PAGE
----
Monday, August 20, 2012

291 (2012 #36). The Age of Innocence
292 (2012 #37). The Innocents

I had not encountered Edith Wharton’s The Age of Innocence before, so I was intrigued by the opportunity to read it and a new book based on it, The Innocents by Francesca Segal, immediately after.  I was one of 20 people who received copies of each book from the Book Report Network in a contest celebrating the 150th birthday of Edith Wharton, in exchange for my commentary on both books by today.

I was a bit intimidated by the Penguin Classic edition of Wharton’s book.  The lengthy, analytical introduction and the explanatory notes at the end made me feel like I was in high school English class again.  Don’t get me wrong – I loved high school English and did well in it, well enough to place out of all my college English requirements.  However, since then, I’ve tried to keep my reading of fiction purely for pleasure, only researching historical events and people when my interest is piqued.  So, the introduction was a little challenging, and it took me a while to get into the book.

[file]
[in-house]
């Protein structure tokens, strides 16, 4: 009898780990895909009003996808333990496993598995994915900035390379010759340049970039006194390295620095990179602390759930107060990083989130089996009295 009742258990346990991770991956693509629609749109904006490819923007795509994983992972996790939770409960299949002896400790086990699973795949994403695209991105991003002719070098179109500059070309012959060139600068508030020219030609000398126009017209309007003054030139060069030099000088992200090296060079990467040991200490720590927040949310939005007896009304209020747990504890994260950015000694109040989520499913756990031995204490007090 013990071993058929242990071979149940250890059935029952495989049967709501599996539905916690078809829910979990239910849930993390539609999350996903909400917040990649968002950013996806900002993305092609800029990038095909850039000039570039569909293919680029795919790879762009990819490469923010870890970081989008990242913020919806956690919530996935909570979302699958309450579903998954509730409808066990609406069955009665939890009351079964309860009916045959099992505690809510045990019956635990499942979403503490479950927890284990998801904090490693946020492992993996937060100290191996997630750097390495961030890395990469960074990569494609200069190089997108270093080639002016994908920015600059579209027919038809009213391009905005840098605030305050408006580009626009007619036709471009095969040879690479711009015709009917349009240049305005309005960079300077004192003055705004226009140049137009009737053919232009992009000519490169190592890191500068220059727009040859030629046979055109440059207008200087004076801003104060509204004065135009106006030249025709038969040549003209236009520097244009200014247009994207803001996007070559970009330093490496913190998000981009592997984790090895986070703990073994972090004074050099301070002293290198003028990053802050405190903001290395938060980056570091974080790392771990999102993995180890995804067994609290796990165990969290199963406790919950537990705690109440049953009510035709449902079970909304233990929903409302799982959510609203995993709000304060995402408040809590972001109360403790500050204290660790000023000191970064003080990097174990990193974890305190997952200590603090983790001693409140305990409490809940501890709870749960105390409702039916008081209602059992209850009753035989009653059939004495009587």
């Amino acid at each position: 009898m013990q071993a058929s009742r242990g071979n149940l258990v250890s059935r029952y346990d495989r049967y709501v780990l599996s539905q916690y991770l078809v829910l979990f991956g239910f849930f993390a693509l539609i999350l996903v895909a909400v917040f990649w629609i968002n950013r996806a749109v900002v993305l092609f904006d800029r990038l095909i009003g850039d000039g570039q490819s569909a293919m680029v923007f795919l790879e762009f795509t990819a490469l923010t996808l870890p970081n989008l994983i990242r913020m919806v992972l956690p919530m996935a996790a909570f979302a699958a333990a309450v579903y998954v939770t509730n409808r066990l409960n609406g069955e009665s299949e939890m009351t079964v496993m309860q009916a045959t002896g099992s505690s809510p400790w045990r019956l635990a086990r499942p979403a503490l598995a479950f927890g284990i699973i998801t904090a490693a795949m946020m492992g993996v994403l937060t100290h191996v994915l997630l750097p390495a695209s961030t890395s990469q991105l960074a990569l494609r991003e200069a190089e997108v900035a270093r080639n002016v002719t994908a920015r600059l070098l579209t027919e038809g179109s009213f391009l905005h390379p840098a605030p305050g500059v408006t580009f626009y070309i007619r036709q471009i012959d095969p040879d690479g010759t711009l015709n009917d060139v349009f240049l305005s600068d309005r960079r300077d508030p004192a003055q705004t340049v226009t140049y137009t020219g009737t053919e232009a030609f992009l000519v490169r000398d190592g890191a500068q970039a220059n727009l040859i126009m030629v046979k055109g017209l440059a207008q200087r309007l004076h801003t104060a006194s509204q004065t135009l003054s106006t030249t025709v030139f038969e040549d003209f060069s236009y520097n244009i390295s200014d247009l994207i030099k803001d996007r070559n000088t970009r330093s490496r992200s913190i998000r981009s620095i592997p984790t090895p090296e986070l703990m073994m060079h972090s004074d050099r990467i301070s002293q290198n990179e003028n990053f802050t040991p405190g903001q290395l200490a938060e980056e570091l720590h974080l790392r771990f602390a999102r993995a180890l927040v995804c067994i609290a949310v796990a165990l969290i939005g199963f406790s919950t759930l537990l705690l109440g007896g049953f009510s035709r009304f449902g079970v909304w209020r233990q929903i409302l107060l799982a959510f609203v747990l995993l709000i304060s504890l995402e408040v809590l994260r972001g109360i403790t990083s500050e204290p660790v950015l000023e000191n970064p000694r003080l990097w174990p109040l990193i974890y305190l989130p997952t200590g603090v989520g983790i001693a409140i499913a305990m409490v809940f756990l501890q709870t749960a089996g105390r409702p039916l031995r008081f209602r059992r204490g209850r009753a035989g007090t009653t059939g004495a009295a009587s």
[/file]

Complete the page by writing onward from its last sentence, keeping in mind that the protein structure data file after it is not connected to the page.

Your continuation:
In time, though, I found myself really appreciating Wharton’s subtle humor and commentary on WASP-ish society and upper class rituals of the Gilded Age era of “Old New York.”  Social customs thwart the individual desires of both men and women in this novel.  I can see why it won the 1921 Pulitzer Prize.

(Very interesting, too, that Wharton apparently threaded the symbolism of the Victorian language of flowers in her book, since I just finished another book based on that language for a discussion tomorrow).

In The Innocents, Segal takes Wharton’s story and updates it to an upper middle class Jewish neighborhood in northwest London in the 21st century.    As the fiancée’s cousin who tempts the male protagonist, Ellie Schneider has the name most similar to her inspiration (Ellen Olenska in Wharton’s novel), but the two women differ in many key ways – which means the conclusions of the two books are not at all alike.

The customs and rituals of the Jewish families in Segal’s book were interesting, too.  Most of the time, Segal does a good job explaining them.  However, there are times when a non-Jewish reader might feel like an outsider, when Yiddish or Hebrew terms are not translated, or ceremonies are not described.

Nevertheless, I think Wharton’s fans will like Segal’s book, and I’m glad I read Wharton’s prize-winning classic.  

© Amanda Pape - 2012

[These books were won in the aforementioned contest, in exchange for an honest review.  Both books will be donated to my university library.]

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